- In that time parts of the southeast received over 80% of a whole years' average rainfall.
- For the catchment of the River Thames this broke the record for the biggest two-and-a-half month rainfall event in our records (which go back to 1883).
The consequence of this rainfall was a record-breaking flood on the River Thames, as well for various other rivers in the south of England.
- The graph shown here compares the event to the two greatest flood peaks that we have records for (again since 1883).
- I drew this to show that the volume of water in the 2014 event was actually equivalent to the 1947 and 1894 flood added together!
- Notice though that the 2014 flood peak was not as high, and hence the extent of the flood was much less than those historic peaks. It was still, of course, very distressing for those who did flood.
- The duration of the high flows was the big challenge for us this time around. It put a lot of pressure on resources for Environment Agency staff, local authorities, police, and many others.
Only two years later and we had significant flooding in the North of the country. Storm Desmond was one of a series of Atlantic storms that hit this part of the country. In Honister Pass, in the Lake District, over 340 millimetres of rain was recorded in 24 hours. This was a record-breaking event for the country. Many river flow gauging stations also broke records. And, in Carlisle, a one-in-a-hundred year flood defence was over-topped.
Climate scientists and hydrologists are currently investigating this event.
Going back to the Thames basin though...and winding the clock back two years though we had a very different picture.
This is a graph showing flows in the (same) River Thames at Kingston. The black line are the flows from October 2011 through to early April 2012.
- We had just experienced two, consecutive dry winters, which meant that levels in our rivers and groundwater aquifers were exceptionally low.
- The coloured bands (gray → blue → green → red) show where the flows are usually distributed, according to long term statistical ranking. In an 'average' year, for example, they would be in the green band about 44% of the time.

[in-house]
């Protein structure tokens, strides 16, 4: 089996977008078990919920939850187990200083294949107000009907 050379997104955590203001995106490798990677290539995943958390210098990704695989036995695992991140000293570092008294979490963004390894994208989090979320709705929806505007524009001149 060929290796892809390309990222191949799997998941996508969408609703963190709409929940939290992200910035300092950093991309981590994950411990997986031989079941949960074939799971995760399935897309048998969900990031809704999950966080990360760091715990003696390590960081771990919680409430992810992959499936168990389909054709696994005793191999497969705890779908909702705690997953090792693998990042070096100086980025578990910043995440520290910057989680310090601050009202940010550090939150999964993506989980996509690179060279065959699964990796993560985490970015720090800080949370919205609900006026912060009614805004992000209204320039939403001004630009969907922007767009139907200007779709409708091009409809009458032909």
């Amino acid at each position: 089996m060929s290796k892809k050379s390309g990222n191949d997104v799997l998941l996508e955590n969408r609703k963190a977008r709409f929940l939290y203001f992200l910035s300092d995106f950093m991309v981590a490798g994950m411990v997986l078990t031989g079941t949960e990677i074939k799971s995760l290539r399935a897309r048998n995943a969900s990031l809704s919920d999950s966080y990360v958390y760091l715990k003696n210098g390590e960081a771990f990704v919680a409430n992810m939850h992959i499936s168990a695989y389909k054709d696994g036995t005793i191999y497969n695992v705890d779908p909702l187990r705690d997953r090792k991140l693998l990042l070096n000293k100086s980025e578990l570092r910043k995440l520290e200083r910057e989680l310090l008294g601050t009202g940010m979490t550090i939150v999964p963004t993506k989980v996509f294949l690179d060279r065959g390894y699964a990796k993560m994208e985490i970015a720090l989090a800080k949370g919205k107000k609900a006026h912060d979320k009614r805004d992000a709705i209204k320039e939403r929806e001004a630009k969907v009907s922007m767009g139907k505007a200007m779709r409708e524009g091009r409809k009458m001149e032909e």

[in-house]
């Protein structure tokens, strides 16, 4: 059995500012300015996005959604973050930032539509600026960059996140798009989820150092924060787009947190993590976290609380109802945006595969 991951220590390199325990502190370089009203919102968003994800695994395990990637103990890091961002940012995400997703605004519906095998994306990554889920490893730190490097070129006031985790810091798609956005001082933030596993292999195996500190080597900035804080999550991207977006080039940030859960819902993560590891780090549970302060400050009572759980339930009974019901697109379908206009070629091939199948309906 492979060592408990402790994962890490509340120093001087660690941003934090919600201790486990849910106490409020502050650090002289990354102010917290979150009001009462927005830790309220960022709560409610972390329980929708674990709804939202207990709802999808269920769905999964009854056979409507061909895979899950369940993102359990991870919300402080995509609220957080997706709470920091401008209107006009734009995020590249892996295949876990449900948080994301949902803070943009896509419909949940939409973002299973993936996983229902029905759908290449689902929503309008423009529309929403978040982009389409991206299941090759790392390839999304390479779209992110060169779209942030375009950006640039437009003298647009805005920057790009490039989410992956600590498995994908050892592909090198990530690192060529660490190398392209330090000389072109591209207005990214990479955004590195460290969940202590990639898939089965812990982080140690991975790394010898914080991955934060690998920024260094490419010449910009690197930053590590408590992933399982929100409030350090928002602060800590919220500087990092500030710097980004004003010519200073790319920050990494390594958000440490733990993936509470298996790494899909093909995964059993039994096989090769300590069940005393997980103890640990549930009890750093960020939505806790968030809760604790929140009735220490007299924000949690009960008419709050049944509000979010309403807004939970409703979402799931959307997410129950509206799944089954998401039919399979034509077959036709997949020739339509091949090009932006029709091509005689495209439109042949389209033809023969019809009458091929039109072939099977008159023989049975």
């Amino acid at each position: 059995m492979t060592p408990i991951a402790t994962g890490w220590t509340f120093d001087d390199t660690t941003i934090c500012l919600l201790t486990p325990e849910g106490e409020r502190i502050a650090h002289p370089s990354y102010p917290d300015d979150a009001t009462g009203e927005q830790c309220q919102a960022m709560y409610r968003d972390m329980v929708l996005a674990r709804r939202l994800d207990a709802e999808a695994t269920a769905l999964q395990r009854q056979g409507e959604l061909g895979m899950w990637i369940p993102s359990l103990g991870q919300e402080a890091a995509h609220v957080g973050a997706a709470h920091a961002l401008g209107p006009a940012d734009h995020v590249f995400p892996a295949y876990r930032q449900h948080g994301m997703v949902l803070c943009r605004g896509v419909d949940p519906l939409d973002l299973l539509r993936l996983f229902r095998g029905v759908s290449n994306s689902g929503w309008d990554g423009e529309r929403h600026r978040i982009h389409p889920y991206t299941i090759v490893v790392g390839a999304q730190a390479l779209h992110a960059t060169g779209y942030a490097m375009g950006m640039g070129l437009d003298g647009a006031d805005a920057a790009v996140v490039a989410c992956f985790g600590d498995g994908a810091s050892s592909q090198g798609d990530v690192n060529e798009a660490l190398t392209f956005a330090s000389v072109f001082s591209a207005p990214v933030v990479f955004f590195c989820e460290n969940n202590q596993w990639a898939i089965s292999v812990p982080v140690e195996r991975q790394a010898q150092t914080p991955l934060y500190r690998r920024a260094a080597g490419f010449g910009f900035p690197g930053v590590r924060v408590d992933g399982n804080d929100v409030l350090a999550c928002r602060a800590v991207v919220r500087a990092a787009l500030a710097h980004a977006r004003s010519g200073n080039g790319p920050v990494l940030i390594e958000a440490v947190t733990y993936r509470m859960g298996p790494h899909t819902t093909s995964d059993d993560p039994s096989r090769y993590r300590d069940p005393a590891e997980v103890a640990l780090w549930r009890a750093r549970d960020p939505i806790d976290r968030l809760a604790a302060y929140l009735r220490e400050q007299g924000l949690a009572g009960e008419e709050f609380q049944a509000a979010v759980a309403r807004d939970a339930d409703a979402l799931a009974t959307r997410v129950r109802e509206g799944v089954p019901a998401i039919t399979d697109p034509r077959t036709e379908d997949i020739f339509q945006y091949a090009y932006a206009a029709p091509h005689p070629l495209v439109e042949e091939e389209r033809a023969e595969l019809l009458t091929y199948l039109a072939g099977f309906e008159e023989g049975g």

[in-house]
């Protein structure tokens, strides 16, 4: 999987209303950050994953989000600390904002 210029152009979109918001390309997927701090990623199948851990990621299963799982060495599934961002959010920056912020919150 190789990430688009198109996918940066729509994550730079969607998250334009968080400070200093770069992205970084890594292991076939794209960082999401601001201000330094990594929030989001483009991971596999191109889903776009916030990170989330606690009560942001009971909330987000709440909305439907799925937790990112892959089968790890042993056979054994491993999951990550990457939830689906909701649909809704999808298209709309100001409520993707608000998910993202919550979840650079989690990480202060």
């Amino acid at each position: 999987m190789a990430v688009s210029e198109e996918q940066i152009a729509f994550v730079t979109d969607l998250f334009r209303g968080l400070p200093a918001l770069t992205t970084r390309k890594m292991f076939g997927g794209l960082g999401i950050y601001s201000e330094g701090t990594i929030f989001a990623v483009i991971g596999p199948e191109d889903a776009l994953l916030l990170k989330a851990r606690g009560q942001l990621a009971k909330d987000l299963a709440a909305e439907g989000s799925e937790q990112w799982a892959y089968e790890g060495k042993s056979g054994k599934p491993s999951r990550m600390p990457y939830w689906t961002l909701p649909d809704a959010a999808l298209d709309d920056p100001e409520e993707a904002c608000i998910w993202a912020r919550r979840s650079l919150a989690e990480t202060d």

- During this winter, you can see that the flows were very low.
- I have also drawn faint coloured-lines on the graph, showing the three major droughts of the last century.
- Notice that in March-April 2012 we were facing very serious drought. Catchment conditions put us in a similar situation as 1976: where public water supplies had to be rationed; many people were cut-off and had to get their water from stand-pipes at the ends of their streets!
As a hydrologist, I was rolling up my sleeves and getting ready for what might be the most extreme event of my career...
In this graph I have added the dashed-pink line, which shows the output of a river flow simulation model that I ran. It shows what the flows might have looked like if we had had a relatively dry spring / summer.
- Note that 2013 rainfall is used in simulation, which ranked 43rd driest out of the 131 year record.
- If we had anything like that rainfall, we would have had a serious drought. Notice the flows in June-July particularly: this would be very difficult for water companies to manage!
...but that isn't what happened!
- We had the 2nd wettest April on record, followed shortly after by the wettest June on record (back to 1883).
- The catchment quickly saturated, and river flows and groundwater levels rocketed up.
- With more wet months in late autumn, overall 2012 was the 7th wettest on record, and some rivers were even in flood by the end of the year.
The switch - from drought to flood - in 2012 was remarkable: to a certain degree the two exceptional events 'cancelled each-other out'. It certainly shows how dramatically weather patterns can change. And it begs questions about whether we are likely to see more of this with the warming climate.
The coloured bands, from the hydrograph on the left of this slide, can be looked at in a different way. We normally use them as a background against which to compare recent flows. What I have drawn in the right-hand chart gives seasonal strips showing how much time the flows spent in each of the coloured bands. I have found this to be a useful technique for visually summarising large amounts of data. Here we are using the whole of the Thames Basin as an analogue for how wet or dry each season has been.
- From top to bottom, each bar alternates between the Winter (October-March) and Summer (April-September) seasons.
- In this representation you are looking at the percentage of each season that the flows were in each band.